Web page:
It was a call to all of us and especially to me. A call that reminded me to share the good news that a Savior came and died for the sin that makes us worthy of death. To share that it’s about the redeeming love, the grace, of God that saves me, not the tallies of good versus evil on my score sheet. To share that I’m not good enough, never will be good enough, and yet I’m saved for all eternity.

It was a call reminding me of the passion I have for Christ that led me to accept the invitation to come to Uganda in the first place. It was a reminder of the passion I have for seeing the gospel shared, for seeing seeds planted, for seeing transformation in the lives of people, for seeing the glory of God be displayed in my life.

As I sat there listening to the speakers, listening to the students, listening to the voice of God in my heart, I just kept thinking, Yes. This is why we’re here.

There are eight of us young, singles living here. Friends, who allow me to be a part of their lives, who allow me to share in laughter with them and challenge me by the way they live for the advancement of the gospel. There’s a family of four who love me, mentor me, befriend me, and let me intrude on their everyday living. We’re a team. And, regardless of where we are at in our lives or what part of our lives we’ve left in other continents, we are here today. Maybe not because of the same reasons, but definitely for the same purpose.

“Then Jesus came to them and said, ‘All authority on heaven and on earth has been given to me. Therefore go and make disciples of all nations, baptizing them in the name of the Father and of the Son and of the Holy Spirit, and teaching to obey everything I have commanded you. And surely I am with you always, to the very end of the age.’” Matthew 28: 18-20

Ability doesn’t have anything to do with it. My personal agenda doesn’t have anything to do with it. And, where I’m at in life, what might be better for me to be doing with time doesn’t have anything to do with it.

“Don’t let anyone look down on you because you are young, but set an example for the believers in speech, in conduct, in love, in faith and in purity.” 1 Timothy 4:12

Wherever I’m at, whatever I’m doing, whoever I’m with, I pray that is a truth in my life. 

Saturday, February 11, 2012

We are family... all my brothers, sisters, and me.

Okay, you didn’t hear this from me, but yes, I was in the states for a whole 2 weeks.


I know. It’s crazy. It was unexpected. It was rushed. It was a mix of emotions. It was a thrill of excitement. It was a blur.

Three weeks ago I made the decision to fly home for two weeks to spend time with family during a somewhat difficult time. It was a powerless, Saturday night when I made the choice, and due to a short-life computer battery, I didn’t get my ticket booked before it died. So, Sunday morning I booked my ticket for 12:40 a.m. (that night/the next morning) and began throwing the 2 sweaters and 1 pair of sweatpants I could find into a bag. Clearly, my wardrobe isn't suited well for winter in the Midwest. And, that’s where the blurring all begins. Martha called some of our friends, who we'd heard were driving up to Kampala that day. They picked me up, and about 4 hours after our departure I was in Kampala. A little walk, a tasty dinner, and a quick nap later I was in a car with my carry-on bag headed to the Entebbe Airport.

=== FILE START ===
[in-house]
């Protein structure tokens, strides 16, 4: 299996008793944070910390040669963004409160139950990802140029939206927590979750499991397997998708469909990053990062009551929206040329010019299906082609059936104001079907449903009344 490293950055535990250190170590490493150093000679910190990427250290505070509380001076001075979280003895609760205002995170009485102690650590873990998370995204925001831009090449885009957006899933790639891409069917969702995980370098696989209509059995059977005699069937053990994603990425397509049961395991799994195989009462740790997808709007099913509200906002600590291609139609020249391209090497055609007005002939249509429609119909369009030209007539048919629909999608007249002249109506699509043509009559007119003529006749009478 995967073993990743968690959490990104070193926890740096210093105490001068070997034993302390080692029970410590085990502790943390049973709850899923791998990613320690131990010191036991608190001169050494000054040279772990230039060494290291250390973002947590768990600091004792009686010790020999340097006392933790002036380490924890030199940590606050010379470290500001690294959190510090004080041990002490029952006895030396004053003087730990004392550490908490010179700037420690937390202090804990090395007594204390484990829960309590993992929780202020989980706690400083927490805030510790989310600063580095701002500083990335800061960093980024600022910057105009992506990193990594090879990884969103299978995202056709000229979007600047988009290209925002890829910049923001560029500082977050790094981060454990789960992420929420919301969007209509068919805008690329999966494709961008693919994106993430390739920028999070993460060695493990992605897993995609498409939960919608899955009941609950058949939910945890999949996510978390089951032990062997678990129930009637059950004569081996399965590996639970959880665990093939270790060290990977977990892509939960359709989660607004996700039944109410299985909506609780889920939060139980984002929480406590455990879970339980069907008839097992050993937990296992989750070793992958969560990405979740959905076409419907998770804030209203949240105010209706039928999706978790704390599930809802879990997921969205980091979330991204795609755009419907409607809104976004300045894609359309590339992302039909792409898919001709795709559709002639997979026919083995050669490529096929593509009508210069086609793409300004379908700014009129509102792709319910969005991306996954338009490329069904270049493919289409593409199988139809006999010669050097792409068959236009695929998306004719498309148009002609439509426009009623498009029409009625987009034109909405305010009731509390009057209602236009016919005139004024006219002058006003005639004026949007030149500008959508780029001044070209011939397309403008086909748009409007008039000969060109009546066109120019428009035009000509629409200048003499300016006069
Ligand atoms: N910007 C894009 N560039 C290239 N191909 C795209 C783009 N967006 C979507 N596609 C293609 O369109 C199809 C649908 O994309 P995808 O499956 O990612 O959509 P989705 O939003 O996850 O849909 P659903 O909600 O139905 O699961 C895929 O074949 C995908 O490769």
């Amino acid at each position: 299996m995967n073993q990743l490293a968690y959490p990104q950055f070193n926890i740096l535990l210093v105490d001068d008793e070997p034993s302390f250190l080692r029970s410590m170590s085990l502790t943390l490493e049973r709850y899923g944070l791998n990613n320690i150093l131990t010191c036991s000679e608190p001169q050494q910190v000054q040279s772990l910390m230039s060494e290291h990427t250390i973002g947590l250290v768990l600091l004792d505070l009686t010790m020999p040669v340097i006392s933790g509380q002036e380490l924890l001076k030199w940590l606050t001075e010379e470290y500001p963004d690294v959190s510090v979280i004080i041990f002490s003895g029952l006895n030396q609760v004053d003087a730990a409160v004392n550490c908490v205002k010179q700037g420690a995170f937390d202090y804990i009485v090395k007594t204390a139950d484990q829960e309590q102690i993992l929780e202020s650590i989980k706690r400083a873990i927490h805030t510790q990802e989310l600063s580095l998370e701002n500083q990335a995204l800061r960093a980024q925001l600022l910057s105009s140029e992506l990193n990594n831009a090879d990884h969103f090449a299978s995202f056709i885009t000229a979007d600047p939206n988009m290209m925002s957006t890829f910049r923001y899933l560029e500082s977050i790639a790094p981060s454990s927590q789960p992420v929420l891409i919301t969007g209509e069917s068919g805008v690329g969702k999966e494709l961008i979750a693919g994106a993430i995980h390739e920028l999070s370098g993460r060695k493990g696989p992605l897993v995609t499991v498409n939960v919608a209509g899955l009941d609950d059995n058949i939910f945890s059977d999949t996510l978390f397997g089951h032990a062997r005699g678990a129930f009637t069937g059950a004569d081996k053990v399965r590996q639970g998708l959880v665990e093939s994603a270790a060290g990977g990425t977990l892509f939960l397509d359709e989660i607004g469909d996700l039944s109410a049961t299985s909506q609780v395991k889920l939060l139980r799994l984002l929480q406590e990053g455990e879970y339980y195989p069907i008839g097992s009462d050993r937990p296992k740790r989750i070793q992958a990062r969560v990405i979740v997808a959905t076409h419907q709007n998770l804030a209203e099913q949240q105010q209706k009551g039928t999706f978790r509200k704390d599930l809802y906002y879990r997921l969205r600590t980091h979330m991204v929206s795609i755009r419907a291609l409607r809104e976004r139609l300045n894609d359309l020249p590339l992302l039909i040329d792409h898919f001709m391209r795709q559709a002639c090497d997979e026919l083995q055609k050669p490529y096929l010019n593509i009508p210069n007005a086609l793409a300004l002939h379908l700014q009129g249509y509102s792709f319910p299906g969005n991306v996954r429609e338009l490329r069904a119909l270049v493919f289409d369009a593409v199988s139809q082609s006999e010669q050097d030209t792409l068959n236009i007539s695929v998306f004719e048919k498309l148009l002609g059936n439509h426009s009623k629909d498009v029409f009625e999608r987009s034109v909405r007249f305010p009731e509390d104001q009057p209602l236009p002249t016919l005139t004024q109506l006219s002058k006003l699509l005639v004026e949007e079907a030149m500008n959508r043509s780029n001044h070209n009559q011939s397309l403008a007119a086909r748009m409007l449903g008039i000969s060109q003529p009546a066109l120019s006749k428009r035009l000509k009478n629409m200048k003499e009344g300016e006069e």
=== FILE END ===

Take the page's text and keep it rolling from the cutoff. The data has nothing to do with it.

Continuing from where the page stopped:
A little over 24 hours later, my plane touched down in Omaha, Nebraska, whose motto is appropriately named, The Good Life.

Waiting at the airport were my sisters, my parents and a couple of my dearest friends, one of whom had just flown in from the great continent of Africa himself! Talk about divine timing! Before I knew it I was at the hospital visiting my grandpa and sitting with my beloved family members.

Highlights of the trip:
  • Irreplaceable time, talks, and memories made with my family
  • People I know walking right by me, doing a double-take, and then realizing it was me.
  • Taking the kids to school in the mini-van
  • Sledding on the back slopes of Ty and Pam's land
  • Wearing winter clothes, washing my hair with soft water, and feeling a little more like me
  • One-on-one talks with my closest friends and mentors
  • Driving! (and, having my friends with me)
  • A night of bowling with friends, including my sister Kaylea who makes me laugh so stinkin’ hard!
  • Sleeping in my bed and late-night talks with my sister Lilly
  • Scooter’s Coffee in the morning 
  • My mother’s home-cooked meals
  • Watching the Super Bowl live with my family
  • A night of country dancing… sorry, I just couldn’t resist the chance to go
  • Worshiping together with my Relevant Community Church family
  • Playing games with my grandpa (he's still quicker than me)
  • Did I mention just being with my family?

Sixty degrees and sunny one day, minus 12 and snowing the next.  

 Some of my brothers

All of my sisters.  

And, the whole gang in real life. 

As the rush of the two weeks came to a halt, I said my tearful good-byes until I make my next stateside appearance in June.

However, I left home feeling encouraged and refreshed and ready to embark on the next six months of living in Mbarara. Thanks to all of you who were a part of making that happen, who pray for me consistently, who bring joy to my heart. And, my deepest apologies to all of you who fall into the category “I Want to See You”, but I just didn’t have time on such a short, intentional trip to spend time with family. Please forgive me, and I look forward to reuniting with you this summer! 

Friday, February 3, 2012

You, God, are my God.

“Teach me your way, LORD, that I may rely on your faithfulness; give me an undivided heart, that I may fear your name.” Psalm 86:12

I love Uganda, and I love America. And, in some ways I’m thankful that those are the only two nations I’ve lived in because I’m pretty certain my heart would only continue to tear and ache for and belong to any other nation I lived in.

I think something I’m discovering is that there are so many variables that affect where a person likes or wants to live. But, if you have a heart that hurts for lost people, then it doesn’t matter where God puts you. Because there are lost people everywhere.

"And he has given us this command: Those who love God must also love one another." 1 John 4:21

Let go of the biases and personal prejudices, and instead focus on Jesus. People are people. And, all those people need Jesus.

“… give me an undivided heart, that I may fear your name.”

My heart isn’t truly torn because at the end of the day, it’s committed to an undivided devotion to the Lord’s will in my life.

“Teach me your way, LORD, that I may rely on your faithfulness…”